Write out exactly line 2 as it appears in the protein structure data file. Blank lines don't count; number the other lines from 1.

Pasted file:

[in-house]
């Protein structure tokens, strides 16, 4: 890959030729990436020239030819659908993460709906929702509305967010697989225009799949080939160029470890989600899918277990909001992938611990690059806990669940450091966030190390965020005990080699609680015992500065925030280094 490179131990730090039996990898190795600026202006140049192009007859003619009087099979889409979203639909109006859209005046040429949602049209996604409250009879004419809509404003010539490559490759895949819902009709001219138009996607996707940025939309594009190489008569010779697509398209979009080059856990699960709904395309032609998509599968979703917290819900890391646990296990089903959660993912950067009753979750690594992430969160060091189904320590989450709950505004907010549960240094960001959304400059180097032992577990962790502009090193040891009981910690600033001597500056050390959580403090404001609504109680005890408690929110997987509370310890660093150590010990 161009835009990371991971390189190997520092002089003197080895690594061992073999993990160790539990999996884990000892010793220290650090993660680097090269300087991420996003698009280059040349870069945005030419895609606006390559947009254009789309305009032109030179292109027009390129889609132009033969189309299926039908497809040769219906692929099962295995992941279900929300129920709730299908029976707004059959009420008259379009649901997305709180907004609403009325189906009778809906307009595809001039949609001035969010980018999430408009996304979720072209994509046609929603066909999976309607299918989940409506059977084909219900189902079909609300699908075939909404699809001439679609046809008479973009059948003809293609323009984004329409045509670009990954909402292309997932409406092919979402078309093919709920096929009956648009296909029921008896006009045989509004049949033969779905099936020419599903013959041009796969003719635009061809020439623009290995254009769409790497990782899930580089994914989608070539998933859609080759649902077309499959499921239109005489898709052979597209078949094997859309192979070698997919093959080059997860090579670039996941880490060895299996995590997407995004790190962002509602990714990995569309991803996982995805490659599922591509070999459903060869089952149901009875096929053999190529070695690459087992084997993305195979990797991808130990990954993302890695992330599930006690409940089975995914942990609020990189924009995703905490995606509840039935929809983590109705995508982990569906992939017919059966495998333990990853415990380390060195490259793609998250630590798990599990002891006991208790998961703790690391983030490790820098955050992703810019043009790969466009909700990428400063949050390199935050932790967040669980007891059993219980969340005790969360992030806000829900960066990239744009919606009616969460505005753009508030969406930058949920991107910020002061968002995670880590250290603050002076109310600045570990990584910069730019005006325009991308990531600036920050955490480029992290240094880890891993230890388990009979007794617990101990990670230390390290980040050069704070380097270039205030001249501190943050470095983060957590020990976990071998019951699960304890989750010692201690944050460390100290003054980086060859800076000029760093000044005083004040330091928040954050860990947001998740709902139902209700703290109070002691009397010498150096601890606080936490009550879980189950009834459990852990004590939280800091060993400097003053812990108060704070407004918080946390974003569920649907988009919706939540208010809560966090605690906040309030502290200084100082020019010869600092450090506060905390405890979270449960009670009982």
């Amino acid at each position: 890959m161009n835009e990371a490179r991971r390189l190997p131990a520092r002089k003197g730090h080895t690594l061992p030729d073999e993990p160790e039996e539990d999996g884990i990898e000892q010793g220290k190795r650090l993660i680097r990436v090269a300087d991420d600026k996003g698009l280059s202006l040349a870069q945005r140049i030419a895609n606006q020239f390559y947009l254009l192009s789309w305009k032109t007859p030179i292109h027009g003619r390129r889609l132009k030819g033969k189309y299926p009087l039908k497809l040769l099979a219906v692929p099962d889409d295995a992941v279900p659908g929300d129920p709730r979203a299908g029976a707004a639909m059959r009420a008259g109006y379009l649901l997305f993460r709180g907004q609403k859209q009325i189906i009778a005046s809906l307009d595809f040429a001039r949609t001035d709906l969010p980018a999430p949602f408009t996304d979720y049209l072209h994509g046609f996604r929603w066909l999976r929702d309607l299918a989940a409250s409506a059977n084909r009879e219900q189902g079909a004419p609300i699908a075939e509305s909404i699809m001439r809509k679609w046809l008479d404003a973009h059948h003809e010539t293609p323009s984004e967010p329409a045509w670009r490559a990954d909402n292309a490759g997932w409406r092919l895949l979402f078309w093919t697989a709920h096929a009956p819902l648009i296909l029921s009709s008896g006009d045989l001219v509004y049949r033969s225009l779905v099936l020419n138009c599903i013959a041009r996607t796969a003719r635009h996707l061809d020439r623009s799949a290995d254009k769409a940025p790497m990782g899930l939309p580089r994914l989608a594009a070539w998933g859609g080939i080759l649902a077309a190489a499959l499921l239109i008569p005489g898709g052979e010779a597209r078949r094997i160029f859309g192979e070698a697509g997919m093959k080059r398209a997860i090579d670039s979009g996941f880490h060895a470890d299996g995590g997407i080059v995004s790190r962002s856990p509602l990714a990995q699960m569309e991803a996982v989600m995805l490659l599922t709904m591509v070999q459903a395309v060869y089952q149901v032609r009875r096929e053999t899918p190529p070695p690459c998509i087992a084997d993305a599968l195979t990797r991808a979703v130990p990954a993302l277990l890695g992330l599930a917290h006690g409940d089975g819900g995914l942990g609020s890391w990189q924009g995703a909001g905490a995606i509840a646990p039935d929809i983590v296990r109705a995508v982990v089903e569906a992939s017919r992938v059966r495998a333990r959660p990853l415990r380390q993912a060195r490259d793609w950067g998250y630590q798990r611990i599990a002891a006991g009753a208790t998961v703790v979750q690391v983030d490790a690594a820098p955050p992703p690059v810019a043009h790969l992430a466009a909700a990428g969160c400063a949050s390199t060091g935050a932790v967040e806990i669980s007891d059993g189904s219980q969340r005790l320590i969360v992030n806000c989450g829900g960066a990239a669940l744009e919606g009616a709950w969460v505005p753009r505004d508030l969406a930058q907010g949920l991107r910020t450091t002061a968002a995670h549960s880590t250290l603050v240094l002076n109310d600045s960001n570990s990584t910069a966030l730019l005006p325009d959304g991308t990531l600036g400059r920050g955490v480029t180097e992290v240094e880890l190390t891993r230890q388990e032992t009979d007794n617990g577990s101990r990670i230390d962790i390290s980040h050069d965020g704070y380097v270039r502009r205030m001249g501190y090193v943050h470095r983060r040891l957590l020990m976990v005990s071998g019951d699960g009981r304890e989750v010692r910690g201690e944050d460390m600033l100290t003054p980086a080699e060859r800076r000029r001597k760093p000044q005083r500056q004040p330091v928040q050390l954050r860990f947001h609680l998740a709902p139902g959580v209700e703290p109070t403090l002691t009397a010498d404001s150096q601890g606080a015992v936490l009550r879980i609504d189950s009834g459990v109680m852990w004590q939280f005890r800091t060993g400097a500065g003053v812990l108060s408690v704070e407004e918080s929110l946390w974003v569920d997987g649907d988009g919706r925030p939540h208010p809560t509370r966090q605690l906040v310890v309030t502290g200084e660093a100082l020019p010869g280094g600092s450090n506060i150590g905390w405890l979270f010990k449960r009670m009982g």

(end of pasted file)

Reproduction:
């Protein structure tokens, strides 16, 4: 890959030729990436020239030819659908993460709906929702509305967010697989225009799949080939160029470890989600899918277990909001992938611990690059806990669940450091966030190390965020005990080699609680015992500065925030280094 490179131990730090039996990898190795600026202006140049192009007859003619009087099979889409979203639909109006859209005046040429949602049209996604409250009879004419809509404003010539490559490759895949819902009709001219138009996607996707940025939309594009190489008569010779697509398209979009080059856990699960709904395309032609998509599968979703917290819900890391646990296990089903959660993912950067009753979750690594992430969160060091189904320590989450709950505004907010549960240094960001959304400059180097032992577990962790502009090193040891009981910690600033001597500056050390959580403090404001609504109680005890408690929110997987509370310890660093150590010990 161009835009990371991971390189190997520092002089003197080895690594061992073999993990160790539990999996884990000892010793220290650090993660680097090269300087991420996003698009280059040349870069945005030419895609606006390559947009254009789309305009032109030179292109027009390129889609132009033969189309299926039908497809040769219906692929099962295995992941279900929300129920709730299908029976707004059959009420008259379009649901997305709180907004609403009325189906009778809906307009595809001039949609001035969010980018999430408009996304979720072209994509046609929603066909999976309607299918989940409506059977084909219900189902079909609300699908075939909404699809001439679609046809008479973009059948003809293609323009984004329409045509670009990954909402292309997932409406092919979402078309093919709920096929009956648009296909029921008896006009045989509004049949033969779905099936020419599903013959041009796969003719635009061809020439623009290995254009769409790497990782899930580089994914989608070539998933859609080759649902077309499959499921239109005489898709052979597209078949094997859309192979070698997919093959080059997860090579670039996941880490060895299996995590997407995004790190962002509602990714990995569309991803996982995805490659599922591509070999459903060869089952149901009875096929053999190529070695690459087992084997993305195979990797991808130990990954993302890695992330599930006690409940089975995914942990609020990189924009995703905490995606509840039935929809983590109705995508982990569906992939017919059966495998333990990853415990380390060195490259793609998250630590798990599990002891006991208790998961703790690391983030490790820098955050992703810019043009790969466009909700990428400063949050390199935050932790967040669980007891059993219980969340005790969360992030806000829900960066990239744009919606009616969460505005753009508030969406930058949920991107910020002061968002995670880590250290603050002076109310600045570990990584910069730019005006325009991308990531600036920050955490480029992290240094880890891993230890388990009979007794617990101990990670230390390290980040050069704070380097270039205030001249501190943050470095983060957590020990976990071998019951699960304890989750010692201690944050460390100290003054980086060859800076000029760093000044005083004040330091928040954050860990947001998740709902139902209700703290109070002691009397010498150096601890606080936490009550879980189950009834459990852990004590939280800091060993400097003053812990108060704070407004918080946390974003569920649907988009919706939540208010809560966090605690906040309030502290200084100082020019010869600092450090506060905390405890979270449960009670009982």